270. machines.
  271. \item The IEEE has recommendations for generating PDF files whose
  272. fonts are also acceptable for NIPS. Please see
  273. \url{http://www.emfield.org/icuwb2010/downloads/IEEE-PDF-SpecV32.pdf}
  274. \item \verb+xfig+ "patterned" shapes are implemented with bitmap
  275. fonts. Use "solid" shapes instead.
  276. \item The \verb+\bbold+ package almost always uses bitmap fonts. You
  277. should use the equivalent AMS Fonts:
  278. \begin{verbatim}
  279. \usepackage{amsfonts}
  280. \end{verbatim}
  281. followed by, e.g., \verb+\mathbb{R}+, \verb+\mathbb{N}+, or
  282. \verb+\mathbb{C}+ for $\mathbb{R}$, $\mathbb{N}$ or $\mathbb{C}$. You
  283. can also use the following workaround for reals, natural and complex:
  284. \begin{verbatim}
  285. \newcommand{\RR}{I\!\!R} %real numbers
  286. \newcommand{\Nat}{I\!\!N} %natural numbers
  287. \newcommand{\CC}{I\!\!\!\!C} %complex numbers
  288. \end{verbatim}
  289. Note that \verb+amsfonts+ is automatically loaded by the
  290. \verb+amssymb+ package.
  291. \end{itemize}
  292. If your file contains type 3 fonts or non embedded TrueType fonts, we
  293. will ask you to fix it.
  294. \subsection{Margins in \LaTeX{}}
  295. Most of the margin problems come from figures positioned by hand using
  296. \verb+\special+ or other commands. We suggest using the command
  297. \verb+\includegraphics+ from the \verb+graphicx+ package. Always
  298. specify the figure width as a multiple of the line width as in the
  299. example below:
  300. \begin{verbatim}
  301. \usepackage[pdftex]{graphicx} ...
  302. \includegraphics[width=0.8\linewidth]{myfile.pdf}
  303. \end{verbatim}
  304. See Section 4.4 in the graphics bundle documentation
  305. (\url{http://mirrors.ctan.org/macros/latex/required/graphics/grfguide.pdf})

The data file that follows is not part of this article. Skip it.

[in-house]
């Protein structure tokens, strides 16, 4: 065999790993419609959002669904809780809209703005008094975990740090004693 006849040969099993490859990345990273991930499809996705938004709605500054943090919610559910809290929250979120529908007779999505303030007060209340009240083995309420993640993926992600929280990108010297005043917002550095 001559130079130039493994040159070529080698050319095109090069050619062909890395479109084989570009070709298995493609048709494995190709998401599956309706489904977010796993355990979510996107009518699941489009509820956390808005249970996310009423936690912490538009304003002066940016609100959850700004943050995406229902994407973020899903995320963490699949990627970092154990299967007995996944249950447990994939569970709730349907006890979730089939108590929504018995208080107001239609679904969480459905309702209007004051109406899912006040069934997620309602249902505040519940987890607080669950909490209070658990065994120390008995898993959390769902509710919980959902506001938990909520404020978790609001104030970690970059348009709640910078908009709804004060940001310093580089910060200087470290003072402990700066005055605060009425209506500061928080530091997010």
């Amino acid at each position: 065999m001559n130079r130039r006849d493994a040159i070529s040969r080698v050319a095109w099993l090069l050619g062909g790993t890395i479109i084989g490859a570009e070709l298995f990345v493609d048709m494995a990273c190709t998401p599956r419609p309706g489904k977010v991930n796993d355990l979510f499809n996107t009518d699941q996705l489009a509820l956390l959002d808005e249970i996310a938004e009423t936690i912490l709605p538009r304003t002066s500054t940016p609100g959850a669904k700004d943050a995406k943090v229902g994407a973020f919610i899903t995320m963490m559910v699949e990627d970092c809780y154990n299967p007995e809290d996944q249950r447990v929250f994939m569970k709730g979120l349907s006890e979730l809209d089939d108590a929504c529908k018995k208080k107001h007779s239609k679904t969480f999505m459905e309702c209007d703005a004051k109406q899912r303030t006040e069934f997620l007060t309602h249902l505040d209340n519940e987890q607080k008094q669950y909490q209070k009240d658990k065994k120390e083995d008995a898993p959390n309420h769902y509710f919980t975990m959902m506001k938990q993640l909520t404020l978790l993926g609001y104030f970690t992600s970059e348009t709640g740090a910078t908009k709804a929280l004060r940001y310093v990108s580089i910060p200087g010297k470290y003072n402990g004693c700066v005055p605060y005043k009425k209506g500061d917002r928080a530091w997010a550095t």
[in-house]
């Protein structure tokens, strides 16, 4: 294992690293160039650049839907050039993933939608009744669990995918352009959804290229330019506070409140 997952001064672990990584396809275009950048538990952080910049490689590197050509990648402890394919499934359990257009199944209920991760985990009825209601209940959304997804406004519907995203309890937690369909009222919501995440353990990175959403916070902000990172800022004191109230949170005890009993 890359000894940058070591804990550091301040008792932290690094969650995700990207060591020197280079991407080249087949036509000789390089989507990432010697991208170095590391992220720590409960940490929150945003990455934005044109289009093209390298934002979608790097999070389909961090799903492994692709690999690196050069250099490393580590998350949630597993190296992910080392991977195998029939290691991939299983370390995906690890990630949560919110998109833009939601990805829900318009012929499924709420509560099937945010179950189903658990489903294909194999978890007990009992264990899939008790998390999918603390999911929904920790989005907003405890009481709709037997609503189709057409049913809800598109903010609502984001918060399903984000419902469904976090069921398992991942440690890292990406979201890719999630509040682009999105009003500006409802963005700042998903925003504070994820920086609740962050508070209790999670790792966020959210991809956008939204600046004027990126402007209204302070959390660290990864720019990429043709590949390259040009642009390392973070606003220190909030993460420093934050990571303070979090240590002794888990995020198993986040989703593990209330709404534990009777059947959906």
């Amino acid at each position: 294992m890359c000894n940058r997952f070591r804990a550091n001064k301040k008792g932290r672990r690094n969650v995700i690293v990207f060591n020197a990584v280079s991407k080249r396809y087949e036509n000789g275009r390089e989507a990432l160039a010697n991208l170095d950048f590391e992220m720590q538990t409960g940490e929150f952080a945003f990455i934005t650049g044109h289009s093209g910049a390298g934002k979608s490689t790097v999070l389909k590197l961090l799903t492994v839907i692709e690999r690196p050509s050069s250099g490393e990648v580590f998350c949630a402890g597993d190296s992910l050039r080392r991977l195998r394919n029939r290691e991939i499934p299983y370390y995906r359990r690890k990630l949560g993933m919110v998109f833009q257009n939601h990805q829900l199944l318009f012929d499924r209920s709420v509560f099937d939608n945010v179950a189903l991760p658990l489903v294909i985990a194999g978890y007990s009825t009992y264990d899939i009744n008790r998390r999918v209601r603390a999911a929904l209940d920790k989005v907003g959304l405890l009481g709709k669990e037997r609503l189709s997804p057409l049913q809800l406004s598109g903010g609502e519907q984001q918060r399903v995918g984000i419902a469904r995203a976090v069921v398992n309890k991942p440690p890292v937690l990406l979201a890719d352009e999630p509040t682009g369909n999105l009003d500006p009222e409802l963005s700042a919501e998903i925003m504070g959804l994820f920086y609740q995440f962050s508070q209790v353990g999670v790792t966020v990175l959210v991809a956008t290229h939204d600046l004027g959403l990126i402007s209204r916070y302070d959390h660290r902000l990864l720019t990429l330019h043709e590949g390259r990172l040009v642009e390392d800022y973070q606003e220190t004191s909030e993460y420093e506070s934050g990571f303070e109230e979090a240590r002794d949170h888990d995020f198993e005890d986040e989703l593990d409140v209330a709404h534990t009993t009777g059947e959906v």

306. A number of width problems arise when \LaTeX{} cannot properly
  307. hyphenate a line. Please give LaTeX hyphenation hints using the
  308. \verb+\-+ command when necessary.
  309. \subsubsection*{Acknowledgments}
  310. Use unnumbered third level headings for the acknowledgments. All
  311. acknowledgments go at the end of the paper. Do not include
  312. acknowledgments in the anonymized submission, only in the final paper.
  313. \section*{References}
  314. References follow the acknowledgments. Use unnumbered first-level
  315. heading for the references. Any choice of citation style is acceptable
  316. as long as you are consistent. It is permissible to reduce the font
  317. size to \verb+small+ (9 point) when listing the references. {\bf
  318. Remember that you can use more than eight pages as long as the
  319. additional pages contain \emph{only} cited references.}
  320. \medskip
  321. \small
  322. [1] Alexander, J.A.\ \& Mozer, M.C.\ (1995) Template-based algorithms
  323. for connectionist rule extraction. In G.\ Tesauro, D.S.\ Touretzky and
  324. T.K.\ Leen (eds.), {\it Advances in Neural Information Processing
  325. Systems 7}, pp.\ 609--616. Cambridge, MA: MIT Press.
  326. [2] Bower, J.M.\ \& Beeman, D.\ (1995) {\it The Book of GENESIS:
  327. Exploring Realistic Neural Models with the GEneral NEural SImulation
  328. System.} New York: TELOS/Springer--Verlag.
  329. [3] Hasselmo, M.E., Schnell, E.\ \& Barkai, E.\ (1995) Dynamics of
  330. learning and recall at excitatory recurrent synapses and cholinergic
  331. modulation in rat hippocampal region CA3. {\it Journal of
  332. Neuroscience} {\bf 15}(7):5249-5262.
  333. \end{document}